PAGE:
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Of Mice And Men

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The importance of this passage, which introduces the closing section of the novel, is that it refers to what has happened earlier in the story and what is about to happen. It represents symbolically the characters, events and ideas of the story so far and prefigures the final tragedy. The setting is the same as at the beginning of the novel, a clearing on the banks by 'the deep green pool' of the Salinas River. In the first paragraph Steinbeck conveys once more, now briefly, the beauty of the natural scene, the paradise from which mankind has been cast out. Now however the circumstances are very different and returning to the same setting suggests a circular movement of events, getting nowhere, but also as a downward spiral. ...read more.


Lennie's size and strength are insignificant, uselessly matched against much larger forces, such as the society he lives in. This reflects another theme of the novel: the powerful dominate and prey upon the weak. This is the situation of the migrant labourers, who own nothing but their ability to work, in relation to the Boss who has wealth and land and who exploits his labourers. It is reflected too in the 'pecking order' on the ranch: 'the weak ones' - Lennie, Crooks and Candy are at the mercy of the strong. Crooks dominates Lennie and Curley's wife dominates Crooks. Carlson, with Slim's consent, dispatches Candy's dog. Curly is ever present attempting to dominate everyone, except Slim, by physical violence and through his relation to his father. ...read more.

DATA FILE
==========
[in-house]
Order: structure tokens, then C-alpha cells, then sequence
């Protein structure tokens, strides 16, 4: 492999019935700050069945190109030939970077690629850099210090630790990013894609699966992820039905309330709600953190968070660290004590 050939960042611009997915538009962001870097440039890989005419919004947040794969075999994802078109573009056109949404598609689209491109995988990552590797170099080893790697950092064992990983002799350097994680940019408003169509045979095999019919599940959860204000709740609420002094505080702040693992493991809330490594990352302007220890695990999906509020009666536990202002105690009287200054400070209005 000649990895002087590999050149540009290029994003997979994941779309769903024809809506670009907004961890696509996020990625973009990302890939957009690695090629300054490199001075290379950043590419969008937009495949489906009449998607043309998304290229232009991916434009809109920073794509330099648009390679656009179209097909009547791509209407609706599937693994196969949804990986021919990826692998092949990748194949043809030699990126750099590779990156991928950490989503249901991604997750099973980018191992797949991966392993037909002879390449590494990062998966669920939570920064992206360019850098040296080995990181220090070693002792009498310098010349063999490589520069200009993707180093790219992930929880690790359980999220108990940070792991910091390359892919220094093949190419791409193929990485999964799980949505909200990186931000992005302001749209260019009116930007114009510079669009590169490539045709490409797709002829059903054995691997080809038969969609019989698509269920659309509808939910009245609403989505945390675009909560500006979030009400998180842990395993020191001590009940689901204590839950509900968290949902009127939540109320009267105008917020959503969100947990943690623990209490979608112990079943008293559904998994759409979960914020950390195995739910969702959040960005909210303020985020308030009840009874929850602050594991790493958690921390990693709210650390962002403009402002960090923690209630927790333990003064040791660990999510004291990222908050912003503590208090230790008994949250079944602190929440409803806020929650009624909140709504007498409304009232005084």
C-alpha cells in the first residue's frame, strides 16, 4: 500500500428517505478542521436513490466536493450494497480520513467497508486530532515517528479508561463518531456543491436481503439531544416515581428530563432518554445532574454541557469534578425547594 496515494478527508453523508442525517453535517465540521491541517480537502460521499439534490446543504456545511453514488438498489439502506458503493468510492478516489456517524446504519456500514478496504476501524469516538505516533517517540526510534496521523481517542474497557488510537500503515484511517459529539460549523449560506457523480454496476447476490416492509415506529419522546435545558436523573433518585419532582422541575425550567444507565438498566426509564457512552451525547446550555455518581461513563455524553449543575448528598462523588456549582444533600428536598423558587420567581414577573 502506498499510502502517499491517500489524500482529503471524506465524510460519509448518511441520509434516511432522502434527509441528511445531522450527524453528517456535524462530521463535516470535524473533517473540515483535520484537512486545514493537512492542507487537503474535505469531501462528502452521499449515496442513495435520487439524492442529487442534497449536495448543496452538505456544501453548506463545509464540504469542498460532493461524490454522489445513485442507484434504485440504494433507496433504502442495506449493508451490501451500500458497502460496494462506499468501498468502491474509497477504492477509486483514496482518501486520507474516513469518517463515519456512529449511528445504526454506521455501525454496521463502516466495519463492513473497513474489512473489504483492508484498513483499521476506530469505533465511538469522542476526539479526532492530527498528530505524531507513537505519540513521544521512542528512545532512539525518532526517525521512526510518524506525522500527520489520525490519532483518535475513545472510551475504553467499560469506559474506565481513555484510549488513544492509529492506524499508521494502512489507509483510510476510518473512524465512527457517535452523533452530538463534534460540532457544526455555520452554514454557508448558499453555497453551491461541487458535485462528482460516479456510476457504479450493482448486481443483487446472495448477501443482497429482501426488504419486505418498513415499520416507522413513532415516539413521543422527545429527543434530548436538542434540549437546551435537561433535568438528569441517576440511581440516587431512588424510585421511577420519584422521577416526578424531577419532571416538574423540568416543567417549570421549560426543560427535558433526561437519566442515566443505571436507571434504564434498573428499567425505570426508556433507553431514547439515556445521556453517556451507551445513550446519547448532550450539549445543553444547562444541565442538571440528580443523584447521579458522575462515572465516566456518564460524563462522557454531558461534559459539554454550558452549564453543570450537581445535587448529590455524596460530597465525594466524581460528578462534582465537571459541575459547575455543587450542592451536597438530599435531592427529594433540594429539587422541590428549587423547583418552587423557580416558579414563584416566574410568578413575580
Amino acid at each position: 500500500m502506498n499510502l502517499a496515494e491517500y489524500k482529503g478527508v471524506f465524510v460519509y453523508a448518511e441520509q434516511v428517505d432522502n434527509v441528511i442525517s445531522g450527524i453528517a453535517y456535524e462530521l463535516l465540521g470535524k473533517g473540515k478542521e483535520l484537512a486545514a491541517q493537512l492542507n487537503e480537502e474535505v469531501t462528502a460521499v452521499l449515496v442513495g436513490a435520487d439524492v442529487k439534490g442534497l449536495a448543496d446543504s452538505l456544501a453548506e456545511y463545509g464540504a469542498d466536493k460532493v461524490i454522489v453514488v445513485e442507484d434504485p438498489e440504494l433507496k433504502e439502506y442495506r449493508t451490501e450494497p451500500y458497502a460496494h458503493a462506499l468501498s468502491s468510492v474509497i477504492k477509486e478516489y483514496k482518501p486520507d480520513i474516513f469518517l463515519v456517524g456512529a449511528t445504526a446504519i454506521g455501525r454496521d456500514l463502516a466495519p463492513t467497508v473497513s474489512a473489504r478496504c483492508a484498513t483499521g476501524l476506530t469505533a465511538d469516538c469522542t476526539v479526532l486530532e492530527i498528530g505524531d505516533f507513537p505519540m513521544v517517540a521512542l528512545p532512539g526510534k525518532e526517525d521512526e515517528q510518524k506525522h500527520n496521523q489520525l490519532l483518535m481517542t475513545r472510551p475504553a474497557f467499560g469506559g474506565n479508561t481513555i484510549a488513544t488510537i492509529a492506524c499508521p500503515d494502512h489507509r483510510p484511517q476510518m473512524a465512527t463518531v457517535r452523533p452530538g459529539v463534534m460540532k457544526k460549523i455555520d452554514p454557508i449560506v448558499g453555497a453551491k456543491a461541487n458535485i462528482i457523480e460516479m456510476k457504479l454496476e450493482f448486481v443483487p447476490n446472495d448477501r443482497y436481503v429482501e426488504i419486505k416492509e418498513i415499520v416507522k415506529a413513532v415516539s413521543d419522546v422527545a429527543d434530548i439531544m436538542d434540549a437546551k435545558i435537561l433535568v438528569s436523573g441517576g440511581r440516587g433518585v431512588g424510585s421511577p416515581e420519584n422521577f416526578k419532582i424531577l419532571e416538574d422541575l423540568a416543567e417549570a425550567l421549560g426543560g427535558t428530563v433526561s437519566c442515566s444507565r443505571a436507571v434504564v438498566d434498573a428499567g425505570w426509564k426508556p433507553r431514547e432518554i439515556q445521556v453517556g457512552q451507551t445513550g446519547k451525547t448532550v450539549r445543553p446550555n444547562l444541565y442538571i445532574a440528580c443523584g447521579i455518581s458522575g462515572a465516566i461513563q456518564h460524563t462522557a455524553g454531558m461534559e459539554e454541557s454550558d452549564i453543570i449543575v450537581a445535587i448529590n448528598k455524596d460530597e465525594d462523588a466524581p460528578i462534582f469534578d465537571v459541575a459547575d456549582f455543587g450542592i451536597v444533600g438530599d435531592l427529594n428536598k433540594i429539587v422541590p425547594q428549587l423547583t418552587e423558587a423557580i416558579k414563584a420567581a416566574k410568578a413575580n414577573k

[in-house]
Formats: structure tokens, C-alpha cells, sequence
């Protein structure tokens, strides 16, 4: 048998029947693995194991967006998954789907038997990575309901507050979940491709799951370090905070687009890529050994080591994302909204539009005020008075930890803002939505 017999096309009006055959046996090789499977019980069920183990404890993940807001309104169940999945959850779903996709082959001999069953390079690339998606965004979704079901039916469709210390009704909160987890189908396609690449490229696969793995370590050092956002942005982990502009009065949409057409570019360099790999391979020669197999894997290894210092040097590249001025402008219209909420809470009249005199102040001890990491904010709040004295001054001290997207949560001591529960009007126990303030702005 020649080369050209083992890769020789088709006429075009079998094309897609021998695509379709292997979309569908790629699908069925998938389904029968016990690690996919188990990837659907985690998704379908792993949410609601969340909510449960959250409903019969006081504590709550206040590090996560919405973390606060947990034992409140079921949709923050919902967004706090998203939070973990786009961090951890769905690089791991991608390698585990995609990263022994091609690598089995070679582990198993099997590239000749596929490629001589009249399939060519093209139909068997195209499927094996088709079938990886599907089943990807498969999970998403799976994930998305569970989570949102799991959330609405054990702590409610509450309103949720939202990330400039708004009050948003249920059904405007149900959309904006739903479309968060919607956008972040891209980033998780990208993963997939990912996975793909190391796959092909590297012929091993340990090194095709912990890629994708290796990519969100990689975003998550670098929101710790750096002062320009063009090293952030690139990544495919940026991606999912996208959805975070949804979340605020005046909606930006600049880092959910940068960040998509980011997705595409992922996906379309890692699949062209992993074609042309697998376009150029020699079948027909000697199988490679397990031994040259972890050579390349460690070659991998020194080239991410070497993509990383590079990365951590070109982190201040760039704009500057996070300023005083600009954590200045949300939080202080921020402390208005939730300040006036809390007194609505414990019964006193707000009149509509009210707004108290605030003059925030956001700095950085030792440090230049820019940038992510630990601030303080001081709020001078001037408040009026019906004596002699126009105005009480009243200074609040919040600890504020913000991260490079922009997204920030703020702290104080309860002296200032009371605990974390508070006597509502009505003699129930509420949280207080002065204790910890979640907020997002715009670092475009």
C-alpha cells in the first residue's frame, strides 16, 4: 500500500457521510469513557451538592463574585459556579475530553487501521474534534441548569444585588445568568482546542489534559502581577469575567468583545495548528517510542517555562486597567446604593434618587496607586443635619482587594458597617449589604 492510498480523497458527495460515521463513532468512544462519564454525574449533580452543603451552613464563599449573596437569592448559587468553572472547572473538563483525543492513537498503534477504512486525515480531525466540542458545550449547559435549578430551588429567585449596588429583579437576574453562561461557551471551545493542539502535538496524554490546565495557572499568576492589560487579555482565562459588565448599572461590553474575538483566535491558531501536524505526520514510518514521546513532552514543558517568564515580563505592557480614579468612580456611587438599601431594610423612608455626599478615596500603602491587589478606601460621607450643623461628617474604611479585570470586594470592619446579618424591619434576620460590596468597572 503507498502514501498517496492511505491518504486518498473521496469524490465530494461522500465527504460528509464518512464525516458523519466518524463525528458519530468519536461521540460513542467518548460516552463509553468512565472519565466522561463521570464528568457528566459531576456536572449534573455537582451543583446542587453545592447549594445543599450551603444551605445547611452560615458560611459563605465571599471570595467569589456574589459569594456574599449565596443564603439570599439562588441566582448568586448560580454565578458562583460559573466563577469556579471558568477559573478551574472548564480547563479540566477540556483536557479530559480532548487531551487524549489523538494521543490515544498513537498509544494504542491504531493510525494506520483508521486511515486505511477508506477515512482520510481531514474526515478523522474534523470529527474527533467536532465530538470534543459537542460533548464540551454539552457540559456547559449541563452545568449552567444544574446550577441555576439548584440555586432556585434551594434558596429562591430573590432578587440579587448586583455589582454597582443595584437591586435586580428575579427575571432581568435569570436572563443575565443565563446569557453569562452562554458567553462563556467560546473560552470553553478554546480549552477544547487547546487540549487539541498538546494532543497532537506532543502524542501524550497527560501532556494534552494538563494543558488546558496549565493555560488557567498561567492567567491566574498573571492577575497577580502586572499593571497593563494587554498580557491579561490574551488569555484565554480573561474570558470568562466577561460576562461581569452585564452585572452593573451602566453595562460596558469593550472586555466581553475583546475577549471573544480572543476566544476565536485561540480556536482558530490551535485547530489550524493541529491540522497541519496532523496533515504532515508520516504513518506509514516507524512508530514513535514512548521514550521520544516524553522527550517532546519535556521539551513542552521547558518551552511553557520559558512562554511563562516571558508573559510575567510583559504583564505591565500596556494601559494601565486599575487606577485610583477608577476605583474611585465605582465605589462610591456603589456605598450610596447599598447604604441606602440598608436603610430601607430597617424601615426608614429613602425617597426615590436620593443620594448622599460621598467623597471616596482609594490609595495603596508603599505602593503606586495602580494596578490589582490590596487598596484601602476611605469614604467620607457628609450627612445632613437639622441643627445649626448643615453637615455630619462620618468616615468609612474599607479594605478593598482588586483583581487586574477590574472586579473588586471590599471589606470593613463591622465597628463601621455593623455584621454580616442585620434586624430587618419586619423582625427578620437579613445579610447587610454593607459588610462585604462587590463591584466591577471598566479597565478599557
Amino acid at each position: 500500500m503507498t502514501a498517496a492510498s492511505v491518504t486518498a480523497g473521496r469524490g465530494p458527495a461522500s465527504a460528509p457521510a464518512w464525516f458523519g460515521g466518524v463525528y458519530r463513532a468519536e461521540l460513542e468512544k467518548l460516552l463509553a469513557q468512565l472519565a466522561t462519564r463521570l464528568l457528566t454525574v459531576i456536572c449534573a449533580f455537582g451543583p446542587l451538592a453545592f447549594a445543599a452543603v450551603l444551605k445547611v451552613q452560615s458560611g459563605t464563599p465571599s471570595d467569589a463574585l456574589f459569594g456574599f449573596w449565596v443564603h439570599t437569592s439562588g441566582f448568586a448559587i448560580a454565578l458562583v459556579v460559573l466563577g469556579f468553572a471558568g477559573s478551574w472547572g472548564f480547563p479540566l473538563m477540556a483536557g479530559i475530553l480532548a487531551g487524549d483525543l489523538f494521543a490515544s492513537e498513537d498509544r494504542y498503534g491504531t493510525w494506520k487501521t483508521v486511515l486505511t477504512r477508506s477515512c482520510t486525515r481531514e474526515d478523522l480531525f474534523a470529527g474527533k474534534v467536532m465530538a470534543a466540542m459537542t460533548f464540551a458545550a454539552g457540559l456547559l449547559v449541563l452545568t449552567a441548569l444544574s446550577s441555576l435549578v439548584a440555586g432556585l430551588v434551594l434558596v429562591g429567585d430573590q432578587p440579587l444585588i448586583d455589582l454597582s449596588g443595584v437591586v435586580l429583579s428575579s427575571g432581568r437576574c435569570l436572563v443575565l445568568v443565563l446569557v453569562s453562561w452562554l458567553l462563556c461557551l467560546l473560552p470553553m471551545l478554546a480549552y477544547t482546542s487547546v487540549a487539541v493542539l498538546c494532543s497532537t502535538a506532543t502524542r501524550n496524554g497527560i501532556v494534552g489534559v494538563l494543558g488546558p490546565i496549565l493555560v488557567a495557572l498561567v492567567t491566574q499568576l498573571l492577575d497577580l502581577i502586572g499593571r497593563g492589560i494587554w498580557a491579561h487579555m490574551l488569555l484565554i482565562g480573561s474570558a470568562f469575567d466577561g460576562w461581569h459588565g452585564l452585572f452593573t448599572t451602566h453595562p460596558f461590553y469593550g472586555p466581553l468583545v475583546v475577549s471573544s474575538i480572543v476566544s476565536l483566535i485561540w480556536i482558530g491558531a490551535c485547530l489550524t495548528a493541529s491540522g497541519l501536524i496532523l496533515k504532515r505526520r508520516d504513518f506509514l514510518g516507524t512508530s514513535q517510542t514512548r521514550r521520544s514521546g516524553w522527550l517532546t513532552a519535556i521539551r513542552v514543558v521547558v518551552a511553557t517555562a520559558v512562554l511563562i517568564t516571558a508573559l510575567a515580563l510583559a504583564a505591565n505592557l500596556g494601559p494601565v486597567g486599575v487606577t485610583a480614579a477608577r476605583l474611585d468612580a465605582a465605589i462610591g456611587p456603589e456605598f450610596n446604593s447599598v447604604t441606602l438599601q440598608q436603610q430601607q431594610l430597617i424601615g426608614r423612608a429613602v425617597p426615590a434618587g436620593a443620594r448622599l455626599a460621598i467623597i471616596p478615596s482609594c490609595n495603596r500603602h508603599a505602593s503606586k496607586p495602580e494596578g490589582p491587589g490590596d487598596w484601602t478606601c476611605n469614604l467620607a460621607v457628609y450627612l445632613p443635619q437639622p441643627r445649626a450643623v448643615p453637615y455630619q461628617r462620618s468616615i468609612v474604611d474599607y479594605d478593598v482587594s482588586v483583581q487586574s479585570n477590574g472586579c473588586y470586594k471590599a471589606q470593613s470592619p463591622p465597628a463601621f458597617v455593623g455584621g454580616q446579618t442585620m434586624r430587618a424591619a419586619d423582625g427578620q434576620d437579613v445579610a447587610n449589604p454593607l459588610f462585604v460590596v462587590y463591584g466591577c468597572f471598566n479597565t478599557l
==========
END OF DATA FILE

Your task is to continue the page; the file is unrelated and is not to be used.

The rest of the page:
The passage reflects a number of ideas in the novel: the beauty of nature and the ugliness of human nature; the insignificance of human affairs; the futility of human effort and the fragility of dreams. The predatory nature of human existence, a major theme in the novel is represented symbolically in the action of the heron, reminding the reader of various episodes earlier in the story. The characters of George and Lennie are illustrated in the different fates of the two 'little snakes'. Lennie's death is prefigured in that of the first water snake, also in his spirit-like appearance on the scene. In this way Steinbeck sets the scene at the river bank in context. The reader sees the hopelessness of Lennie and George's situation, their powerlessness in the circumstances they find themselves in and foresees the tragic end. Sayan Dutta Chowdhury 10C ...read more.

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